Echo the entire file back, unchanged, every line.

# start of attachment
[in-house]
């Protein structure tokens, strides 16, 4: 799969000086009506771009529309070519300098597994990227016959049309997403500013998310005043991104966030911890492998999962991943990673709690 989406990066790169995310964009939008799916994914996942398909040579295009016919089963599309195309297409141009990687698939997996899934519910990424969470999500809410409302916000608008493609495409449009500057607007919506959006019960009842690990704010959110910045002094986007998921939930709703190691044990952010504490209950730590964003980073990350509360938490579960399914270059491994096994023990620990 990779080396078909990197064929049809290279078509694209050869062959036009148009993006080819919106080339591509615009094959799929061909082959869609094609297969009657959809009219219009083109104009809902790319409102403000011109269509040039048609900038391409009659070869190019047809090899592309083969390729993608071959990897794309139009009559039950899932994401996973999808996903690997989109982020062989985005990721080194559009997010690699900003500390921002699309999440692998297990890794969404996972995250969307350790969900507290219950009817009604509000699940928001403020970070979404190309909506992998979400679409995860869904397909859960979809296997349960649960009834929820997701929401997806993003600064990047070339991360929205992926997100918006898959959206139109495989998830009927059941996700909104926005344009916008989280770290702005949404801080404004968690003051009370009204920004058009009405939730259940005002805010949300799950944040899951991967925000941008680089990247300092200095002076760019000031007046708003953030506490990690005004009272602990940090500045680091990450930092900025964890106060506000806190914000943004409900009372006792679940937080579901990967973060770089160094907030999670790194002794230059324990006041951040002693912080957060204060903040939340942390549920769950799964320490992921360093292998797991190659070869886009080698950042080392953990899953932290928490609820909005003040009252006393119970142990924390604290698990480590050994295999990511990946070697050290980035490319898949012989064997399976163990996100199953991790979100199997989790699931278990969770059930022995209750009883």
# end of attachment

[in-house]
């Protein structure tokens, strides 16, 4: 799969000086009506771009529309070519300098597994990227016959049309997403500013998310005043991104966030911890492998999962991943990673709690 989406990066790169995310964009939008799916994914996942398909040579295009016919089963599309195309297409141009990687698939997996899934519910990424969470999500809410409302916000608008493609495409449009500057607007919506959006019960009842690990704010959110910045002094986007998921939930709703190691044990952010504490209950730590964003980073990350509360938490579960399914270059491994096994023990620990 990779080396078909990197064929049809290279078509694209050869062959036009148009993006080819919106080339591509615009094959799929061909082959869609094609297969009657959809009219219009083109104009809902790319409102403000011109269509040039048609900038391409009659070869190019047809090899592309083969390729993608071959990897794309139009009559039950899932994401996973999808996903690997989109982020062989985005990721080194559009997010690699900003500390921002699309999440692998297990890794969404996972995250969307350790969900507290219950009817009604509000699940928001403020970070979404190309909506992998979400679409995860869904397909859960979809296997349960649960009834929820997701929401997806993003600064990047070339991360929205992926997100918006898959959206139109495989998830009927059941996700909104926005344009916008989280770290702005949404801080404004968690003051009370009204920004058009009405939730259940005002805010949300799950944040899951991967925000941008680089990247300092200095002076760019000031007046708003953030506490990690005004009272602990940090500045680091990450930092900025964890106060506000806190914000943004409900009372006792679940937080579901990967973060770089160094907030999670790194002794230059324990006041951040002693912080957060204060903040939340942390549920769950799964320490992921360093292998797991190659070869886009080698950042080392953990899953932290928490609820909005003040009252006393119970142990924390604290698990480590050994295999990511990946070697050290980035490319898949012989064997399976163990996100199953991790979100199997989790699931278990969770059930022995209750009883």